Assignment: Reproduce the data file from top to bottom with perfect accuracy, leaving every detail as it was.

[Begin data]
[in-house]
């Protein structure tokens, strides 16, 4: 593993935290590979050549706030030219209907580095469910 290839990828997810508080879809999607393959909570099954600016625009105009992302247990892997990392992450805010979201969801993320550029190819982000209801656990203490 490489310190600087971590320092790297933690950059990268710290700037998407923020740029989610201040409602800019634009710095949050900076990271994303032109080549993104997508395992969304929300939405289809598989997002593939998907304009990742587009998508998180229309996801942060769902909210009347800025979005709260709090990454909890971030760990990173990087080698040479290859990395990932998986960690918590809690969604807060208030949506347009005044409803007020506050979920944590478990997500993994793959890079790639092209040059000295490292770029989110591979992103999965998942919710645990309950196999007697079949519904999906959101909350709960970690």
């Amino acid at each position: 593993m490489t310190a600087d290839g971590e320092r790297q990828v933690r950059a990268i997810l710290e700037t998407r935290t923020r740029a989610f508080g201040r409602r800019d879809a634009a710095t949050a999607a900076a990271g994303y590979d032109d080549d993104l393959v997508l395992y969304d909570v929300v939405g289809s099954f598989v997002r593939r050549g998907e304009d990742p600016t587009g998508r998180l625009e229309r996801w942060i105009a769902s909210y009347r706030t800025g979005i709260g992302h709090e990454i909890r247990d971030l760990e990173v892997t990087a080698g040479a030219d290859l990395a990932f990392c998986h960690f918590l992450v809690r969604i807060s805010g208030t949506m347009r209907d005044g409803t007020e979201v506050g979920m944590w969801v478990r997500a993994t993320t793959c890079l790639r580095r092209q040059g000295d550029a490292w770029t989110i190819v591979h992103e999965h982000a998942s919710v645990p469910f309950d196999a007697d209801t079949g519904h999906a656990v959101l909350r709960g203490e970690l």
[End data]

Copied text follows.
[in-house]
């Protein structure tokens, strides 16, 4: 593993935290590979050549706030030219209907580095469910 290839990828997810508080879809999607393959909570099954600016625009105009992302247990892997990392992450805010979201969801993320550029190819982000209801656990203490 490489310190600087971590320092790297933690950059990268710290700037998407923020740029989610201040409602800019634009710095949050900076990271994303032109080549993104997508395992969304929300939405289809598989997002593939998907304009990742587009998508998180229309996801942060769902909210009347800025979005709260709090990454909890971030760990990173990087080698040479290859990395990932998986960690918590809690969604807060208030949506347009005044409803007020506050979920944590478990997500993994793959890079790639092209040059000295490292770029989110591979992103999965998942919710645990309950196999007697079949519904999906959101909350709960970690």
């Amino acid at each position: 593993m490489t310190a600087d290839g971590e320092r790297q990828v933690r950059a990268i997810l710290e700037t998407r935290t923020r740029a989610f508080g201040r409602r800019d879809a634009a710095t949050a999607a900076a990271g994303y590979d032109d080549d993104l393959v997508l395992y969304d909570v929300v939405g289809s099954f598989v997002r593939r050549g998907e304009d990742p600016t587009g998508r998180l625009e229309r996801w942060i105009a769902s909210y009347r706030t800025g979005i709260g992302h709090e990454i909890r247990d971030l760990e990173v892997t990087a080698g040479a030219d290859l990395a990932f990392c998986h960690f918590l992450v809690r969604i807060s805010g208030t949506m347009r209907d005044g409803t007020e979201v506050g979920m944590w969801v478990r997500a993994t993320t793959c890079l790639r580095r092209q040059g000295d550029a490292w770029t989110i190819v591979h992103e999965h982000a998942s919710v645990p469910f309950d196999a007697d209801t079949g519904h999906a656990v959101l909350r709960g203490e970690l």